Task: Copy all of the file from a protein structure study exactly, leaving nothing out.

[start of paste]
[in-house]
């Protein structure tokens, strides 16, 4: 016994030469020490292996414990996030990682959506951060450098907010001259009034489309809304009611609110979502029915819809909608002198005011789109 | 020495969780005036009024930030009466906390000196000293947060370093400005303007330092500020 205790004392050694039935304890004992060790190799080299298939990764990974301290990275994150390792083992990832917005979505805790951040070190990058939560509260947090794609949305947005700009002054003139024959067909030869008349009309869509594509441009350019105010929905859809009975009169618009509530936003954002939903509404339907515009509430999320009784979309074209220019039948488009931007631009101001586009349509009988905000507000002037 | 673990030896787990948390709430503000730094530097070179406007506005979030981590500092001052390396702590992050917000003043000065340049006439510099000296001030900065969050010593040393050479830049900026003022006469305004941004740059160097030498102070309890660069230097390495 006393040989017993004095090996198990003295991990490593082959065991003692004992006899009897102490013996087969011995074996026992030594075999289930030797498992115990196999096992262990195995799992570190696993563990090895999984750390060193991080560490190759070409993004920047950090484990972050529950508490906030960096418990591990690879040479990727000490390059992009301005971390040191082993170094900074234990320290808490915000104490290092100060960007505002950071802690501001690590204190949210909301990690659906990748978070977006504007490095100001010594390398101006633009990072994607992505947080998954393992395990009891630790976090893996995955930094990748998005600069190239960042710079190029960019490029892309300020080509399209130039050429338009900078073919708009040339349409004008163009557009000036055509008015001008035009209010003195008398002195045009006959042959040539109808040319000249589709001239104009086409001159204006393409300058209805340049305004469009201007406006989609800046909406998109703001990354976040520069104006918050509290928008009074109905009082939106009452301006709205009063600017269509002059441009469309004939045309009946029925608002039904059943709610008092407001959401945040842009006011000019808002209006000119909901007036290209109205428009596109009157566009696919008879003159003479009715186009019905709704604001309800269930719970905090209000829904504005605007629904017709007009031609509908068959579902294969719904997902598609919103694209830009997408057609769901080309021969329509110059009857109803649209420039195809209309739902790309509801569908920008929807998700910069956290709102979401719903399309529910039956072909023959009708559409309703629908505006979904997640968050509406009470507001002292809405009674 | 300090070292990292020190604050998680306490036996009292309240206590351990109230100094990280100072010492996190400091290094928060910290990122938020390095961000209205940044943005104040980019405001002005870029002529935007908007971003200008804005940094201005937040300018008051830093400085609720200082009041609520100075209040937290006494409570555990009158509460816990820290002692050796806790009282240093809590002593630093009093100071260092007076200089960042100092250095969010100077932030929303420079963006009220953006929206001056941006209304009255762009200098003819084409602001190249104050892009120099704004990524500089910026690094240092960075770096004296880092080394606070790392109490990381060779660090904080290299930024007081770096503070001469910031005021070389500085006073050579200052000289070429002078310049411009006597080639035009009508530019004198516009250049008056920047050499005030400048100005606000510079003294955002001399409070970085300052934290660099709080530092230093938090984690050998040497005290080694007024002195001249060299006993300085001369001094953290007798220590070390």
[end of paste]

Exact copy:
[in-house]
């Protein structure tokens, strides 16, 4: 016994030469020490292996414990996030990682959506951060450098907010001259009034489309809304009611609110979502029915819809909608002198005011789109 | 020495969780005036009024930030009466906390000196000293947060370093400005303007330092500020 205790004392050694039935304890004992060790190799080299298939990764990974301290990275994150390792083992990832917005979505805790951040070190990058939560509260947090794609949305947005700009002054003139024959067909030869008349009309869509594509441009350019105010929905859809009975009169618009509530936003954002939903509404339907515009509430999320009784979309074209220019039948488009931007631009101001586009349509009988905000507000002037 | 673990030896787990948390709430503000730094530097070179406007506005979030981590500092001052390396702590992050917000003043000065340049006439510099000296001030900065969050010593040393050479830049900026003022006469305004941004740059160097030498102070309890660069230097390495 006393040989017993004095090996198990003295991990490593082959065991003692004992006899009897102490013996087969011995074996026992030594075999289930030797498992115990196999096992262990195995799992570190696993563990090895999984750390060193991080560490190759070409993004920047950090484990972050529950508490906030960096418990591990690879040479990727000490390059992009301005971390040191082993170094900074234990320290808490915000104490290092100060960007505002950071802690501001690590204190949210909301990690659906990748978070977006504007490095100001010594390398101006633009990072994607992505947080998954393992395990009891630790976090893996995955930094990748998005600069190239960042710079190029960019490029892309300020080509399209130039050429338009900078073919708009040339349409004008163009557009000036055509008015001008035009209010003195008398002195045009006959042959040539109808040319000249589709001239104009086409001159204006393409300058209805340049305004469009201007406006989609800046909406998109703001990354976040520069104006918050509290928008009074109905009082939106009452301006709205009063600017269509002059441009469309004939045309009946029925608002039904059943709610008092407001959401945040842009006011000019808002209006000119909901007036290209109205428009596109009157566009696919008879003159003479009715186009019905709704604001309800269930719970905090209000829904504005605007629904017709007009031609509908068959579902294969719904997902598609919103694209830009997408057609769901080309021969329509110059009857109803649209420039195809209309739902790309509801569908920008929807998700910069956290709102979401719903399309529910039956072909023959009708559409309703629908505006979904997640968050509406009470507001002292809405009674 | 300090070292990292020190604050998680306490036996009292309240206590351990109230100094990280100072010492996190400091290094928060910290990122938020390095961000209205940044943005104040980019405001002005870029002529935007908007971003200008804005940094201005937040300018008051830093400085609720200082009041609520100075209040937290006494409570555990009158509460816990820290002692050796806790009282240093809590002593630093009093100071260092007076200089960042100092250095969010100077932030929303420079963006009220953006929206001056941006209304009255762009200098003819084409602001190249104050892009120099704004990524500089910026690094240092960075770096004296880092080394606070790392109490990381060779660090904080290299930024007081770096503070001469910031005021070389500085006073050579200052000289070429002078310049411009006597080639035009009508530019004198516009250049008056920047050499005030400048100005606000510079003294955002001399409070970085300052934290660099709080530092230093938090984690050998040497005290080694007024002195001249060299006993300085001369001094953290007798220590070390």